Non-lethal weapons, which are weapons designed to temporarily incapacitate, disable or disorienting targets rather than killing them, can be quite useful to maximize chances to capture the terrorist alive. There are a number of such weapons with different working methods, ranging from tear gas, flash-bang grenades, knock out gas, electric shock, or a simple rubber bullet. Non-lethal weapons was originally intended to use for crowd control and self defense purposes, but now some of these weapons are also used by the military and special forces for their operation and if used in counter-terrorism raid may greatly enhance the chance of capturing the terrorists alive.
One of non-lethal weapons that can be used for counter-terrorism raid is the flash-bang grenades, which produces very loud noise (up to 170 decibel), dazzling light and shock wave when ignited. The device is designed to create a sensory overload which temporarily causes confusion and an inability to effectively respond to raiding team’s actions. When applied, these flash-bang grenades will throw the target temporarily blind, deaf and shocked. The M84 flash-bang grenade has now been used by US military to increase the flexibility in the application of force during military operations.
Another non-lethal weapons that can be used for such operation is the knockout (KO) gas. KO gas is a sleeping gas, an anaesthetic gas that has rapid effect to render temporarily unconscious those who inhale them. There are many volatile anaeshtetics that can be used as KO gas, such ashalothane vapour (Fluothane), methyl propyl ether (Neothyl), and methoxyflurane (Penthrane).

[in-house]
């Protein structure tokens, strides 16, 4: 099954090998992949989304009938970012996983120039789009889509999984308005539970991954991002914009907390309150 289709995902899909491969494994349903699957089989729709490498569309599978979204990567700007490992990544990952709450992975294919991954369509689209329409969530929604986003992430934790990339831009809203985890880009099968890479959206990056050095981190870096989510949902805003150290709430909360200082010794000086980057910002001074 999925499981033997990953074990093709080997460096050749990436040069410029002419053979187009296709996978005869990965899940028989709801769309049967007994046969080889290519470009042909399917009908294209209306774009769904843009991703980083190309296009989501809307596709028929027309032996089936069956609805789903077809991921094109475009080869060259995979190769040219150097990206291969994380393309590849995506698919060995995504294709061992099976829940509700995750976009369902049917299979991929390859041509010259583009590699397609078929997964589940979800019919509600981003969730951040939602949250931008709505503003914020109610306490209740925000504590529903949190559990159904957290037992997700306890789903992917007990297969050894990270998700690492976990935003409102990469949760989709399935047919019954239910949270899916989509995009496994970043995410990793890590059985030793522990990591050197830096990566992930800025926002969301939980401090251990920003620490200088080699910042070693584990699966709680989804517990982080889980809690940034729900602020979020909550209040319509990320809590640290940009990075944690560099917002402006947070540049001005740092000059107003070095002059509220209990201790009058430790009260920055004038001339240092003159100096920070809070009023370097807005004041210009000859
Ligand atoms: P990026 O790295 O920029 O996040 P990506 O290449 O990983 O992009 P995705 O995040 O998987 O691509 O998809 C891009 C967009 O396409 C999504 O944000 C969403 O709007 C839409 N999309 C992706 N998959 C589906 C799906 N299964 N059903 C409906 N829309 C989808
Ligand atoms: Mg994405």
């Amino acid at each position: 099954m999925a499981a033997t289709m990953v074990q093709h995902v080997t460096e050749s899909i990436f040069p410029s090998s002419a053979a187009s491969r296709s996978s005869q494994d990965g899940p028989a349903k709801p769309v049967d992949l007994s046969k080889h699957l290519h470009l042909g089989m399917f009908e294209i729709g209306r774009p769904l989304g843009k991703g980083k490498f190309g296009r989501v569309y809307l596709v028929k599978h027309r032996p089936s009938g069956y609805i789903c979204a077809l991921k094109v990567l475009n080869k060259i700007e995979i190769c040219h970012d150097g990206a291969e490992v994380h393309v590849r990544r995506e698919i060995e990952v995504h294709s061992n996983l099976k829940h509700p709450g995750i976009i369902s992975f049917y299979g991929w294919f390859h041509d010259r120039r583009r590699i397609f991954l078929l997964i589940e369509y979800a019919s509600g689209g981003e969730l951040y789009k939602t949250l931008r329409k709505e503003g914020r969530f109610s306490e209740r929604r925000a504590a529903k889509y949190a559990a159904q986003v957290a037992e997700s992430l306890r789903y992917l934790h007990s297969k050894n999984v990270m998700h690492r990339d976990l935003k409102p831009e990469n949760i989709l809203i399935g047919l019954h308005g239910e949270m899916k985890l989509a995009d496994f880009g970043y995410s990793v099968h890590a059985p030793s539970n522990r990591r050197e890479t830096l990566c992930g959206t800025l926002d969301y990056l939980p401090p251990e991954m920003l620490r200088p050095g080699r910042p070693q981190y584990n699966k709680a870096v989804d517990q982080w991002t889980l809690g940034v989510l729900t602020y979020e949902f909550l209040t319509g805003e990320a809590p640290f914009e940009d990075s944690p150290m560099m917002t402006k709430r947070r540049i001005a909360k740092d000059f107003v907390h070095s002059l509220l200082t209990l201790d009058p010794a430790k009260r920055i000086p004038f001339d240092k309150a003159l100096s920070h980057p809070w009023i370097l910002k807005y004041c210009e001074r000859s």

In the 2002 Moscow theater hostage crisis where around 850 people were taken hostage by armed men with explosives attached to their bodies as well as planted in the whole building, the Russian special forces used a type of knockout gas derived from felantyl. They injected this colorless gas into the building through ventilation system and some discreetly drilled holes to put around fifty hostage takers unconscious before storming the huge building half an hour later. Because of the effects of the gas, majority of the hostage takers had been unconscious by the time the special forces entered the building.
The use of KO gas is one non-lethal weapons is suitable for current counter-terrorism raid, and well within the capability of our defense research and manufacture establishment to produce. The KO gas can be delivered through gas canister shot from the standard launcher just like tear gas. Since Indonesia’s Pusat Industri Angkatan Darat (Pindad) manufactures tear gas canister for the Police, it is only a question of combining the KO gas with the right dispersing agent into the gas canister.
Had KO gas been used in Temanggung, Solo and Ciputat raid, the Police may have been able to disable and capture the targets alive. In all three raids the situation is ideal for the use of KO gas. The targets were cornered inside a confined space (a house or bathroom) where KO gas canister can be launched and will quickly saturate the air inside and knocked everyone inside it unconscious. It may also change the outcome of the 2005 raid in Batu, Malang that killed Dr.Azahari.
Since capturing the terrorist will bring the maximum advantage to current counter terrorism effort, the use of non-lethal weapons should be considered for raid operation. It may not suitable to all raid operations, but it will provide greater chance to capture the terrorists alive than just using conventional weapons.
The writer is a master’s degree student of defense management at Bandung Institute of